In most cases when a staff member is designated on their contract to be a school security officer, a “rider” is added to their insurance.  This insurance rider requires 24 hours of firearm training over the past year, four hours of classroom instruction on firearms safety and use of deadly force, 14 hours of live fire range training exercises, six hours of school active shooter training, and the shooting range test police officers need to pass, among some other things.

Where do they receive the training? 

As more schools are looking into this option, almost all are working with FASTER Colorado.  FASTER stands for Faculty/Administrator Safety Training and Emergency Response.  They are dedicated to training school staff with an all of the above approach.  Their training goes far beyond what insurance requires, adding in a trauma class and a psychological portion.  The trauma skills ensure they’re equipped to not only stop a shooting, but save lives as well.  In some of the most tragic school shootings, it is apparent had someone in the school been equipped to stop the bleed, the fatality rate would have dropped – often times substantially.  The psychological portion discusses how to interact with a school shooter and asks the question “Can you handle what you may one day have to do?” To graduate from the FASTER training, tactical skills must exceed that of law enforcement.  You can watch a 90 minute FASTER presentation here.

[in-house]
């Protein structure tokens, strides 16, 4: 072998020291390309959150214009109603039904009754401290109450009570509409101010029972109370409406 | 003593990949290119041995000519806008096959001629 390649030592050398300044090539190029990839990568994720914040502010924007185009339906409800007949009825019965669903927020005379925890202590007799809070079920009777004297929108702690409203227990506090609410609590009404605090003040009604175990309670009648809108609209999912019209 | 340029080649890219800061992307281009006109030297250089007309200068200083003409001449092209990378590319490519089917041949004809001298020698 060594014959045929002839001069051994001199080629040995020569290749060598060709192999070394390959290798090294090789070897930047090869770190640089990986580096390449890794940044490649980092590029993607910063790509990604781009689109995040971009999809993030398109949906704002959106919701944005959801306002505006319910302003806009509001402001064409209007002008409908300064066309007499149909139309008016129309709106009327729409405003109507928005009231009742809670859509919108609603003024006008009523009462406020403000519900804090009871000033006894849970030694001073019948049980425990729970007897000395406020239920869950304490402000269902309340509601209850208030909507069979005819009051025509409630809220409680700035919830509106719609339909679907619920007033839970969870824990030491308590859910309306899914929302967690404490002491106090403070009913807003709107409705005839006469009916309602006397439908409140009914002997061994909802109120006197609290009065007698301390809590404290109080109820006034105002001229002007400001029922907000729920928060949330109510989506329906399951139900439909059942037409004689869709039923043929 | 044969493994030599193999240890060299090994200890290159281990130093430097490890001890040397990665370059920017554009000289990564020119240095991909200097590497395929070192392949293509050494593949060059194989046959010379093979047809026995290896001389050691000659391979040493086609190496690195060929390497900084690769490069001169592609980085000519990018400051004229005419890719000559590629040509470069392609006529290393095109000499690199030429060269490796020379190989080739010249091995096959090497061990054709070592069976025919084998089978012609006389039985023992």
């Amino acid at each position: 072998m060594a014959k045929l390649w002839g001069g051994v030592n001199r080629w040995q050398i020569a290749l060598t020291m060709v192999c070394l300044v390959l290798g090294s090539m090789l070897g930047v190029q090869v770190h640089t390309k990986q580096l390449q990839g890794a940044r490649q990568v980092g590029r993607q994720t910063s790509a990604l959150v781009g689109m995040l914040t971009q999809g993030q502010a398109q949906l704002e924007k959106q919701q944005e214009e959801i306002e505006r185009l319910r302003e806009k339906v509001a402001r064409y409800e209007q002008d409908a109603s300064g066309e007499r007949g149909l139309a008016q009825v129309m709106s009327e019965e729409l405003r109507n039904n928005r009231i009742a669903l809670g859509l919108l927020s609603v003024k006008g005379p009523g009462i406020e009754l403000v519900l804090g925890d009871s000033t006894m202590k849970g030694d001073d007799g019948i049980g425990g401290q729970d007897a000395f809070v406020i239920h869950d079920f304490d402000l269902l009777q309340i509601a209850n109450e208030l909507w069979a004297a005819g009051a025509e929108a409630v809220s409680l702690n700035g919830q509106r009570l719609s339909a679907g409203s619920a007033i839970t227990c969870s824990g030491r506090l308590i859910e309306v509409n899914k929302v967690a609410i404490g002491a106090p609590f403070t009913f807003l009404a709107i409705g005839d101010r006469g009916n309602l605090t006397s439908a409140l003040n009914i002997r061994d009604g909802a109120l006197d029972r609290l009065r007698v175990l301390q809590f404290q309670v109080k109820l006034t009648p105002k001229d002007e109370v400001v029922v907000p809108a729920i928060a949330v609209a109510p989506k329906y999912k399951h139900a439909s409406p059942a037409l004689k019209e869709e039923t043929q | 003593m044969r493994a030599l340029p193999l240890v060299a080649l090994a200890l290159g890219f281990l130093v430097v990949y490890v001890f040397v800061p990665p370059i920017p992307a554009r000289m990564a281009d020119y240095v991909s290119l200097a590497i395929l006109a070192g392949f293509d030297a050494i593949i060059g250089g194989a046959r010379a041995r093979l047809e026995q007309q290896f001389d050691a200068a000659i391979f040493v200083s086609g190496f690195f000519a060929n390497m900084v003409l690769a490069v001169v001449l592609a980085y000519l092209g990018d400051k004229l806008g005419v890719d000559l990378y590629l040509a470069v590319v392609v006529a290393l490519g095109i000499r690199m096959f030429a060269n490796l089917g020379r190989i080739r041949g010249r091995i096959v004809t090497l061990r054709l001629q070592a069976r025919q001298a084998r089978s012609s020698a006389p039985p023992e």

Who knows which staff members are armed?

This is entirely up to the school district, but in most cases it is only a select few within the school and local law enforcement.  It is critical armed staff works with local law enforcement to develop a strong communication plan should an active shooter situation occur.

Won’t kids get a hold of the guns?

Part of the training is deep concealment techniques.  This means authorized staff does not simply carry a handgun holstered to their hip or in a conceal carry purse.  It means they have learned and practiced using concealment techniques that are “on-body” 100% of the time, and invisible to even a trained eye.